A plurality of pillars sequentially disposed along the first direction (y) and penetrating the insulating materials 512 along the second direction (z) is provided between adjacent two doping regions among the doping regions 711˜713. The pillars may penetrate the insulating materials 512 to contact the substrate 511.

Channel layers 514 may include semiconductor material (for example, silicon) having the first conductivity type. For example, the channel layers 514 may include semiconductor material (for example, silicon) having the same conductivity type as the substrate 511. It is assumed that the channel layers 514 include P-type silicon. However, the channel layers 514 are not limited to include P-type silicon. For example, the channel layers 514 may include intrinsic semiconductor not having conductivity type.

An information storage layer being provided on a top surface of an insulating material located on the uppermost part among the insulating materials 512 may be removed. An information storage layer being provided on a side facing the pillars among sides of the insulating materials 512 may be removed.

A plurality of drains 720 is provided on the pillars. The drains 720 may include semiconductor material (for example, silicon) having the second conductivity type. The drains 720 may include semiconductor material (for example, silicon) having an N conductivity type. It is assumed that the drains 720 include N-type silicon. However, the drains 720 are not limited to include N-type silicon. The drains 720 may extend to an upper portion of the channel layers 514 of the pillars.

Bit lines 731, 732 and 733 that extend along the third direction (x) and are spaced a desired (and/or alternatively predetermined) distance apart from one another along the first direction (y) are provided on the drains 720. The bit lines 731, 732 and 733 are connected to the drains 720. The bit lines 731, 732 and 733 may be connected to the drains 720 through contact plugs (not illustrated). The bit lines 731, 732 and 733 may include metallic conductive materials. The bit lines 731, 732 and 733 may include nonmetallic conductive materials such as polysilicon.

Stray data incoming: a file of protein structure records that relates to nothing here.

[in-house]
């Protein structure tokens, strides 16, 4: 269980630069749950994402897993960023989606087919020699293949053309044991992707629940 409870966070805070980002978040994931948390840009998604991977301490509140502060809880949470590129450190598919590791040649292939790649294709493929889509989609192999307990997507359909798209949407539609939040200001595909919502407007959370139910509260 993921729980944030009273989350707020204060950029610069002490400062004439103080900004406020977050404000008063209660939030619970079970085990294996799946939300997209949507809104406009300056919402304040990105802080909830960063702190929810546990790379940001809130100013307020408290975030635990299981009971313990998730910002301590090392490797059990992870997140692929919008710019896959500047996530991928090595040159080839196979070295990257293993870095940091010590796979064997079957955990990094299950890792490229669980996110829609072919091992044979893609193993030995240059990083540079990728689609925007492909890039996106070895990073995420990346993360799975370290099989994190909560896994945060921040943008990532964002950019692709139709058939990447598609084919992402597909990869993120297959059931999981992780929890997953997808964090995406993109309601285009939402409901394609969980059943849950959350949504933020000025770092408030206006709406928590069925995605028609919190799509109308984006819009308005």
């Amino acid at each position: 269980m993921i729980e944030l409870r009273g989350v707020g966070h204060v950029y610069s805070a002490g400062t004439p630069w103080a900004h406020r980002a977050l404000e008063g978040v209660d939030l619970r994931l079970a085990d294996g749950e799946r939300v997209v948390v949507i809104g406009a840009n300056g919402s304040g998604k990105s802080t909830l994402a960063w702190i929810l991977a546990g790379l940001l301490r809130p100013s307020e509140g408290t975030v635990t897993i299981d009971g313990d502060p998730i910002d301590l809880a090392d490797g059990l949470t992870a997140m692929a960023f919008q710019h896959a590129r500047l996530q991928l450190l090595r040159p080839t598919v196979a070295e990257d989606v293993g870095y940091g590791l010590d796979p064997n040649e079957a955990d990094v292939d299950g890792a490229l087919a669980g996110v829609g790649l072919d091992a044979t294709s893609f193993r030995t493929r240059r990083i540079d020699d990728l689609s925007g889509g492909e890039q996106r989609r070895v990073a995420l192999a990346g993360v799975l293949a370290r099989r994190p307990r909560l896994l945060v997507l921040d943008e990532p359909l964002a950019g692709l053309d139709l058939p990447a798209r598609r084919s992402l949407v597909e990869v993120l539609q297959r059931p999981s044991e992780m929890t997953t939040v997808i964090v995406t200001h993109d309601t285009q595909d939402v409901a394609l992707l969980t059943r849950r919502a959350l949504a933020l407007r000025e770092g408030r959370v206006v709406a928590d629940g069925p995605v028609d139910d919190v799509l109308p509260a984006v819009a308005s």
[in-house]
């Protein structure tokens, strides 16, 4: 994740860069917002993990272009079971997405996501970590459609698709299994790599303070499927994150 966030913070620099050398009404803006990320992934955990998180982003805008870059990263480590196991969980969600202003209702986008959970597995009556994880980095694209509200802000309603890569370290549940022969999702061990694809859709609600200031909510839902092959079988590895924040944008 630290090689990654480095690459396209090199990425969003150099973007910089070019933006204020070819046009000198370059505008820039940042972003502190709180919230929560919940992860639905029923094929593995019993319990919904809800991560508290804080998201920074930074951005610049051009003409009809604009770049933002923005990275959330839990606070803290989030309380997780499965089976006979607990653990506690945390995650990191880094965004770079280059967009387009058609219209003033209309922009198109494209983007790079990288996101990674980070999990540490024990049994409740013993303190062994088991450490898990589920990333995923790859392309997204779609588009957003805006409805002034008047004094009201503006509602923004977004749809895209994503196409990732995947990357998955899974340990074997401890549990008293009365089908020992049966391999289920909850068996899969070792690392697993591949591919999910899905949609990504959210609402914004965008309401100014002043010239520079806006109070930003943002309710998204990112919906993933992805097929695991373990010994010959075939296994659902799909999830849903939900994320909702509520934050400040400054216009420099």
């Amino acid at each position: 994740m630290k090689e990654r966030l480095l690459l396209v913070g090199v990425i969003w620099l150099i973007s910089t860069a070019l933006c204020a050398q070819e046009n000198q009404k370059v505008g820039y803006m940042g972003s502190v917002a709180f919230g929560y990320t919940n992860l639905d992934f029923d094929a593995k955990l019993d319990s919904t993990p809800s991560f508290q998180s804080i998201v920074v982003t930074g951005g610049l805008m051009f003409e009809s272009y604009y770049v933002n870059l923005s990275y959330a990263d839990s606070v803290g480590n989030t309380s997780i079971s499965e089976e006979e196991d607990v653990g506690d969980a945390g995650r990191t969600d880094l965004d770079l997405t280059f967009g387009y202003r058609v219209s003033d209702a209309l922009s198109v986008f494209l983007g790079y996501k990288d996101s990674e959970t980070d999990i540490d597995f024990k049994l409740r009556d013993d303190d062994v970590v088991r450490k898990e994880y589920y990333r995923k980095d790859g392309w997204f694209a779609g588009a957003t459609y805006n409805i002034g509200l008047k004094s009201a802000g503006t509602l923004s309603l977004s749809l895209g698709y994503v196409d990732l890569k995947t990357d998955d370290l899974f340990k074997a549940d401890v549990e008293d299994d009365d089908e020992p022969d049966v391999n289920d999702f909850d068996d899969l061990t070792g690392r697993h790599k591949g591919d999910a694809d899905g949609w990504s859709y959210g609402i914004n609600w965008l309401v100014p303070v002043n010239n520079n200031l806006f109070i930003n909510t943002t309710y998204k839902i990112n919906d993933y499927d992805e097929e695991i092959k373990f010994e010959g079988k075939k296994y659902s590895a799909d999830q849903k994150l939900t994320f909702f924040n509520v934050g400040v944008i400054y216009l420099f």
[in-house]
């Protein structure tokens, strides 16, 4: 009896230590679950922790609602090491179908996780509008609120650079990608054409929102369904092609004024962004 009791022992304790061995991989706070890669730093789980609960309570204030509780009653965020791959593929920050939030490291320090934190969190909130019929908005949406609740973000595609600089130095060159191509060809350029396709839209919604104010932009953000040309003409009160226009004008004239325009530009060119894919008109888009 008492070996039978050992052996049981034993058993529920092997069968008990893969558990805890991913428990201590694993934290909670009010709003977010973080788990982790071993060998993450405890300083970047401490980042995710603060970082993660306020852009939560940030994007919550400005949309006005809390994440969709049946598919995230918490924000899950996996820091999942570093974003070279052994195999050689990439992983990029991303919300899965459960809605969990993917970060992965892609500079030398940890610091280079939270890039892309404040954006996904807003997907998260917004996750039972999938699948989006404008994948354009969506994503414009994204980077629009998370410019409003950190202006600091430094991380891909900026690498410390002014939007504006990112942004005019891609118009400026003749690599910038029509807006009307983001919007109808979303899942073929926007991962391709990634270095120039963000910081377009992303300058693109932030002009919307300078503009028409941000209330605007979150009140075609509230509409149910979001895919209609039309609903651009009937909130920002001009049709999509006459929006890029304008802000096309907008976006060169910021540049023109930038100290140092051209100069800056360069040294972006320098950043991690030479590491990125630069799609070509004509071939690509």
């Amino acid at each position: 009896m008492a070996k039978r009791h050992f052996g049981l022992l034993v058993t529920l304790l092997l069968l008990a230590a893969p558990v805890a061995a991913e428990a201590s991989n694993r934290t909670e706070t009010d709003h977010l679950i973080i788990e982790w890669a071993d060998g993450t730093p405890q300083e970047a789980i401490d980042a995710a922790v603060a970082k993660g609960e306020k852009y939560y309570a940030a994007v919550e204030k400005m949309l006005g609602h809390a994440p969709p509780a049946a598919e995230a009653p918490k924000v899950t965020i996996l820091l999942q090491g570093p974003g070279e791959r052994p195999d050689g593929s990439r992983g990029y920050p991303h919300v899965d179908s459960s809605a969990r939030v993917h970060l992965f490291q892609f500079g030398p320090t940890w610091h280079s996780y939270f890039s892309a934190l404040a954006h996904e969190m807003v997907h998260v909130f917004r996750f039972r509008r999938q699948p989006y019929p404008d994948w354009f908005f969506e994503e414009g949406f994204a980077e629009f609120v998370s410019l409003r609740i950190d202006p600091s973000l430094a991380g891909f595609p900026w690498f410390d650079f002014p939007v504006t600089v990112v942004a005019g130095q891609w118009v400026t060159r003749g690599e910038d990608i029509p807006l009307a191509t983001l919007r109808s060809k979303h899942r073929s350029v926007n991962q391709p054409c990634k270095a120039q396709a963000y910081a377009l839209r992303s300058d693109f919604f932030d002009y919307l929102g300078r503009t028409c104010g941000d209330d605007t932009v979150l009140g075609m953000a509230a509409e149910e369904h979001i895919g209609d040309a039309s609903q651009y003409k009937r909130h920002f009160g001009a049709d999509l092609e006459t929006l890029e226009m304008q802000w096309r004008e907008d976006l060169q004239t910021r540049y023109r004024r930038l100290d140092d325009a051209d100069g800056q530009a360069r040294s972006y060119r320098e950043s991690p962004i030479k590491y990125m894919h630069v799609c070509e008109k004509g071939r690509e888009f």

The memory block BLKi may include a plurality of conductive materials 525 (e.g., word line layers) that are alternately stacked in the second direction (z) between the insulating materials 512. The pillars 513 extend in the second direction (z) through the conductive materials 525. Each of the pillars 513 constitutes one cell string together with adjacent information storage layers 516 and adjacent conductive materials. That is, the pillars 513 form a plurality of cell strings together with the adjacent information storage layers 516 and the adjacent conductive materials. Each cell string may include a plurality of memory cells stacked on top of each other between at least one ground select transistor and at least one string select transistor. In FIG. 8, the ground select transistor may be defined by respective portions of the channel layer 514 and the information storage layers 516 that are adjacent to the lowermost conductive material 525. In FIG. 8, the string select transistor may be defined by respective portions of the channel layer 514 and the information storage layers 516 that are adjacent to the uppermost conductive material 525. In FIG. 8, the memory cells be defined by portions of the channel layer 514 and the information storage layers 516 that are adjacent to the conductive material 525 between the uppermost conductive material 525 layer and the lowermost conductive material 525.